Yields of the major crops in the Malang district were relatively low before the maize on farm research program started in 1983, for example maize: 1.8 ton of dry maize per ha, but after ten years in East Java, average maize yields were 4 ton per ha and had increased to over a hundred percent compared with 1983. The yield levels of other food crops in East Java remained at the same level as in 1983, as there had not been on-farm research programs for these crops, as is shown in the following table:

Average Yields in East Java were as follows:


Average yields in 1983 per harvested crop: kg/ha dry grain

Average yields in 1993 per harvested crop: kg/ha dry grain

Maize 1800 4500
Rice 4800 4800
Soybean 950 950
Groundnut 950 950
Mung Bean 650 650
Cassava 10500 10500

Main activities of maize growing:
Land preparation: ploughing, levelling and harrowing the land with a pair of cows or oxen. This includes manure application, at the end of the rainy season and after the first crop. Images CVSIND138, 153,154 & 172

Planting: Row planting of the maize seeds: traditional farmer 6 to 8 seeds per plant hole with 150 000 plants per ha. In the on-farm research program three seeds were planted per plant hole with an average of 50 000 plants per ha. In addition, an application with three gram of “Carbofuran” 3 % granules was given in the plant hole to combat shoot fly infestation- to avoid that the shoot fly larvae eat the maize seedlings in the period between 1 to 3 weeks after planting. Images CVSIND142-145. Nitrogen, phosphate and potassium fertilizers applications are also given in the plant hole at planting.  Images CVSIND141& 155 to167 show the effect of deficiencies of these fertilizers: Images 146 & 147 show phosphate deficiency Image 148 & 149 show a sulphate deficiency. Also is shown the effect of Downey mildew- a fungus disease, which in some crop seasons can devastate up to 50% of a maize crop. Downey mildew can only be prevented by selecting Downey mildew resistant varieties. Images: 150 &151. In addition, there are a number other insect pests, which can damage maize plants: Image 152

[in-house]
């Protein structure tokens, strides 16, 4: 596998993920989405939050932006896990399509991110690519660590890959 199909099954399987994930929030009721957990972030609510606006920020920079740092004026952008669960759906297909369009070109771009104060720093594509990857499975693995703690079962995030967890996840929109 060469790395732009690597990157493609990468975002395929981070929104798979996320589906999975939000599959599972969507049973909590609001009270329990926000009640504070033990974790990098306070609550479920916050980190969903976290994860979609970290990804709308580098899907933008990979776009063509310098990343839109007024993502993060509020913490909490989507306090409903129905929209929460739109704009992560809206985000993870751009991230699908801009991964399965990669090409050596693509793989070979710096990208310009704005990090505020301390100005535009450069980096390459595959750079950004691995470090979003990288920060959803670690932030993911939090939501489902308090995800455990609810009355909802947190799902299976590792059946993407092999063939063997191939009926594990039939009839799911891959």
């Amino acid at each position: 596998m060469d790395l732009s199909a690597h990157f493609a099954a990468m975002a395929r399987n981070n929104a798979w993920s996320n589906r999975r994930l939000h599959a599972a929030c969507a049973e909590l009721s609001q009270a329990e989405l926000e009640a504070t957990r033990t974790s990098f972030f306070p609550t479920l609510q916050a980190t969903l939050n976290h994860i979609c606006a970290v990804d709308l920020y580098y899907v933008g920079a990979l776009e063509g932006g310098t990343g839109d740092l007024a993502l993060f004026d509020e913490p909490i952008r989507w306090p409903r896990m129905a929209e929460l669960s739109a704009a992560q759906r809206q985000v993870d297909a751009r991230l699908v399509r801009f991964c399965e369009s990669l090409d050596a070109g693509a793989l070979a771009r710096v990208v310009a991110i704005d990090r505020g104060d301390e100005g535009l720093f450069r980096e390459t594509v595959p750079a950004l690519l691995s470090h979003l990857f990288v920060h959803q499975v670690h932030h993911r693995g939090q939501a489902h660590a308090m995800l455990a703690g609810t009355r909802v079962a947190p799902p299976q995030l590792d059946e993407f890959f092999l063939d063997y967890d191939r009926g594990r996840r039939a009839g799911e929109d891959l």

First weeding thinning and hilling up: are done about 3 weeks after planting.

Second weeding and second fertilization: Four weeks after planting, cattle again plough the maize field: cows or oxen. Image: 172. Thereafter, the maize field is further cleaned with a hoe-Images 169 & 170 After this, a second nitrogen fertilizer application of 5 gram per plant is given Image: 171 & 174.

The third nitrogen application is given six weeks after planting Images: 173,175&176.
The different stages of the maize plant, are shown in following images:
One-week-old maize plants: 177
Ten days old maize plants: 178 & 179
Two weeks old maize plants: 180 &181
Three weeks old maize plants: 182
Four weeks old maize plants: 183
Six weeks old maize plants: 184
Eight weeks old maize plants: 185
Ten weeks old maize plants: 186
12 weeks old: the maize plant is forming a tassel: 187
14 weeks after planting: the maize plant starts to form a cob: 188
15/16 weeks after planting the maize plants are ready for harvest: 189
Harvesting of maize: 190,191 and harvested field 192
Checking the maize yield: 193
Drying maize cobs: 194 & 195
Traditional containers to carry maize cobs: 196

NB. The maize is often stored in the cob leaves, in bunches on top of the kitchen ceiling. An example of stored maize is shown in image: 109 & 156

Grinding- After the maize is peeled the maize kernels are cracked or ground to prepare “ beras jagung” or “maize rice”, which is steamed in a similar fashion as rice. 179

The above description of maize growing in the Malang upland- Tegal farming systems show the close interaction between the maize crop and livestock:
-Cattle provide draft power for land preparation and weeding;
-Cattle manure is applied as fertilizer to selected fields, in particular the maize fields
-Maize thinnings-cuttings of redundant young maize- serve as one of the sources of livestock feed.

The majority of labor is provided by family labor, while hired labor is occasionally hired to assist with harvesting.

-The Maize Survey: Malang District December 1984. The report was a joint effort of the survey team, with me as the editor.
-Maize on-farm Research in the District of Malang 1987; Report prepared by the research team, which includes me.
- Planned Change in Farming Systems: Progress in On-Farm Research, 1991 edited by Robert Tripp. John Wiley & Sons Chichester, New York etc.
Chapter 7: From Diagnosis to Farmer Adoption: MARIF’s On Farm Research Program in East Java.  I was one of the co-authors for this chapter